It’s not just an illusion caused by the head-spinning rounds.
Venture capital is having an incredible year. New funds are forming, old funds are raising records amounts, and the global market for startup investment is humming. But the top-end of the range is even hotter: over three-fifths of reported VC dollar volume stemmed from nine, ten, and even eleven-figure venture deals.
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But how did we end up here? What happened to catalyze current conditions? That’s what we hope to answer today.
The chart below shows the monthly count of known venture capital deals of $100 million or more, worldwide, since the beginning of 2013. The line represents a three-month unweighted moving average of round counts to show the general trend.
Not so long ago, in the early months of 2013, a nine-figure venture round was a comparatively rare occurrence. One would be announced every week or so, on average. But times change. In mid-July 2018, three companies announced $100M+ rounds over one weekend. At time of writing, 43 companies raised $12.35 billion (in native and converted USD) in nine and ten-figure venture deals so far this month. That’s nearly two such deals per day. This is pants-on-head crazy.
Talk about moving fast and breaking records, right? But it hasn’t always been like this. The chart below shows the same metric as before—the worldwide count of $100M+ venture rounds—but over a more extended timespan.
You’ll notice supergiant rounds remained relatively infrequent between the beginning of 2007 and the middle of 2013 . But then that pattern—which may have stretched back to the collapse of the first tech bubble—came undone.
But why? There are historical antecedents to the current state of play, but they are tough to pin down.
Matt pointed out that it was around 2013 that “the first wave of ultra unicorns [emerged].” That year, Uber raised $363 million in a Series C round (and $1.4 billion in a Series D nine months later). In the same year, Airbnb raised $200 million in its Series C; Snap raised $163.5 million during a nine month period in its Series A, B, and Series C rounds; Pinterest raised $25 million in its Series D and Series E rounds (and today pulls in ten-figure revenue figures and may go public in 2019); and Palantir raised $196.5 million in its Series H round.
These companies, said Murphy, “created a new expectation [of] potential outcomes.”
As for what’s driving the market today, Murphy cited the recent spate of high-profile tech IPOs and M&A action, and the high valuation multiples those companies commanded at exit, as a likely factor. “It used to be tough to build a $1 [billion] valued enterprise [software] company and now it’s expected,” he remarked.
“[B]usinesses are more predictable and there are more of them. So money chases opportunity and there is a ton [of capital] in SaaS both in terms of inventory and exit valuations,” Murphy further explained. “Similar trends have occurred in consumer but its more concentrated around the big big winners. Seems to be a longer tail in SaaS.”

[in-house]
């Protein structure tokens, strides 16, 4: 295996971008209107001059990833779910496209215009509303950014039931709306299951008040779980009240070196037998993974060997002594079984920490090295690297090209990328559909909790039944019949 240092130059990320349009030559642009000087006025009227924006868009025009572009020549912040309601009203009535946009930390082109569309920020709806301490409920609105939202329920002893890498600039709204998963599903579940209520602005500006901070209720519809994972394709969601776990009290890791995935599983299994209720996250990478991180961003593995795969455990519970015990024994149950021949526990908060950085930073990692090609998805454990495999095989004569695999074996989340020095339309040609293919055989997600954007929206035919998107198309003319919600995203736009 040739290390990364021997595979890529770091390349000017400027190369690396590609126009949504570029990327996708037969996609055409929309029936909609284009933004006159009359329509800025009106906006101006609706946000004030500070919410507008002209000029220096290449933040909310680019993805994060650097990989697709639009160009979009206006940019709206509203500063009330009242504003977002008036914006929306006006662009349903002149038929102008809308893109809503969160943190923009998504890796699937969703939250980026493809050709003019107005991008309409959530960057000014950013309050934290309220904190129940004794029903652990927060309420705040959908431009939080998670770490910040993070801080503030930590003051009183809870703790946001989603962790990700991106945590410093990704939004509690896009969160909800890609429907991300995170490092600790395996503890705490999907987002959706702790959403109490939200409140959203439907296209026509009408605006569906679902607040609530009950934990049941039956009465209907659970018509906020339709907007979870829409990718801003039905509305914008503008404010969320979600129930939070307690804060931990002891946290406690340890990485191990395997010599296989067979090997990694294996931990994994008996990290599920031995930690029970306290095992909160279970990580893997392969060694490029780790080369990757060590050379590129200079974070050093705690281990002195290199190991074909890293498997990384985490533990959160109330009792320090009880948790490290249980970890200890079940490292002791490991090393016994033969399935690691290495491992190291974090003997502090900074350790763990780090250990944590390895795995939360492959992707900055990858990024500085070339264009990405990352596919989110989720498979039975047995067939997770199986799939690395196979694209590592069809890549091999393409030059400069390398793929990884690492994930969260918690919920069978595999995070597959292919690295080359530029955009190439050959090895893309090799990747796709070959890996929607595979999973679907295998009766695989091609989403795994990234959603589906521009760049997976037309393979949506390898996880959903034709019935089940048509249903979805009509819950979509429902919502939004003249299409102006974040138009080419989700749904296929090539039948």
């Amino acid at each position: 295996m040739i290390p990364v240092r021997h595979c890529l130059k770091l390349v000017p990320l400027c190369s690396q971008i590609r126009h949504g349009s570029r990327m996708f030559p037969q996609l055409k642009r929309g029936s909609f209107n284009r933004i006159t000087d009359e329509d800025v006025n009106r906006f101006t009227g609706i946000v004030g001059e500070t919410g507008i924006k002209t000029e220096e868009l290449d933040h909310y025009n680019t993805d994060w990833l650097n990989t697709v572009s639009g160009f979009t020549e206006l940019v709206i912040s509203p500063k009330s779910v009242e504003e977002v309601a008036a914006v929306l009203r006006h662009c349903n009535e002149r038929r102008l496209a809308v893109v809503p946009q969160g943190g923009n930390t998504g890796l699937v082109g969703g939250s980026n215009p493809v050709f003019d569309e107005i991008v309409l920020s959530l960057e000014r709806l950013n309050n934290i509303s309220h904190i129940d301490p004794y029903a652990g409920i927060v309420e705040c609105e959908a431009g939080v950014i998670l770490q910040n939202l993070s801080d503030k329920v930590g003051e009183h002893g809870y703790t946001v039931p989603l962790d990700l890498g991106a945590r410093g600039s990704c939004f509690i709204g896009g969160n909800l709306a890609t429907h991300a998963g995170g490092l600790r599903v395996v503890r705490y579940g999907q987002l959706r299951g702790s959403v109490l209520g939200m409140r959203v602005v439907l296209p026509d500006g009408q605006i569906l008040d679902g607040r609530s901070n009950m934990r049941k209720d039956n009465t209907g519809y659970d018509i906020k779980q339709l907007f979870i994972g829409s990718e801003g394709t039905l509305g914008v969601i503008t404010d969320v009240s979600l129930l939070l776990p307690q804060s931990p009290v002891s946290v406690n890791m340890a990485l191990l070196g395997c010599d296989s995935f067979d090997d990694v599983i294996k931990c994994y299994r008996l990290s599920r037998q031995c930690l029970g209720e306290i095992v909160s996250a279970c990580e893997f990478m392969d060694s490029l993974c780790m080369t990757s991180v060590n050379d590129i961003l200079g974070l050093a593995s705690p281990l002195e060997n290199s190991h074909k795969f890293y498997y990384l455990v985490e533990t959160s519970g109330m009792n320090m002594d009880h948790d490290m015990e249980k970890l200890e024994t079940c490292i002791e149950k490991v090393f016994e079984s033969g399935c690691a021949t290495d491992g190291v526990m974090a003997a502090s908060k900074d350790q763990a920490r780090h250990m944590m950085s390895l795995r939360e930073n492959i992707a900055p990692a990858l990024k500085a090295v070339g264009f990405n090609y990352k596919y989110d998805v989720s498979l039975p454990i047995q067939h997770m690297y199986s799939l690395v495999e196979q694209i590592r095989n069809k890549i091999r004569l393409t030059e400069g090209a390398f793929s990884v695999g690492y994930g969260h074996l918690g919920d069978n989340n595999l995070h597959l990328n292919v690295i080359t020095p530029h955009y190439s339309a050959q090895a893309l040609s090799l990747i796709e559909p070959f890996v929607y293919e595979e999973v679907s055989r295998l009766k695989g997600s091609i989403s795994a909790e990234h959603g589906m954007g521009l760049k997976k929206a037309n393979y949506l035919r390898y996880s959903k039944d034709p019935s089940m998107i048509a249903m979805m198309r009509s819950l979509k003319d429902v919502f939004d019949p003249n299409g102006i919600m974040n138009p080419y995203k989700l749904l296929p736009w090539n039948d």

Despite flying in some “rarified air,” as Murphy put it, nine and ten-figure rounds are likely here to stay. So long as valuations stay high, the dilution incurred by a $50 million round a few years ago might be the same as a $100 million round today.
A rising sea lifts all ships, until some are left high and dry when the tide goes out.
Risk Capital Shifts Into High Gear
If the reign of supergiant rounds really is the new normal, it’s hard to understand why. Comparing the current boom to the dotcom era is difficult due to a lack of robust venture data from the past period, so we can’t contrast today and then effectively. But venture does seem different this time. Companies now regularly wait far longer to go public. This risk shift insulates retail investors in the public market from some amount of downside, but it also means that private-market investors get to capture more of the upside as the company grows.
Here are two examples:
- According to Crunchbase data, Google was founded in September 1998 and raised only $36.1 million in venture funding before going public six years later. In August 2004, it was valued at $21.3 billion at the time of its IPO. Today, fourteen years later, the company is valued at $859 billion. That’s a compound annual growth rate (CAGR) of about 30 percent.
- Also according to Crunchbase data, Facebook was founded in February 2004. The company raised considerably more money—approximately $2.21 billion in venture capital, venture debt, and private equity—before going public in May 2012 valued at $104 billion. Today, a bit over seven years later, the company is valued at $615 billion, the result of a roughly 28 percent CAGR.
Some of the most valuable tech unicorns today—like Uber (founded 2009), Airbnb (2008), Palantir (2004), and SpaceX (2002), among others—either approach or have long ago surpassed their tenth birthdays.
Part of the reason they’ve been able to stay private for so long has been their access to plentiful capital on reasonably favorable terms. But just as circumstances shifted to allow for supergiant rounds to ascend to prominence, this favorable climate could turn forbidding.
Illustration: Li-Anne Dias
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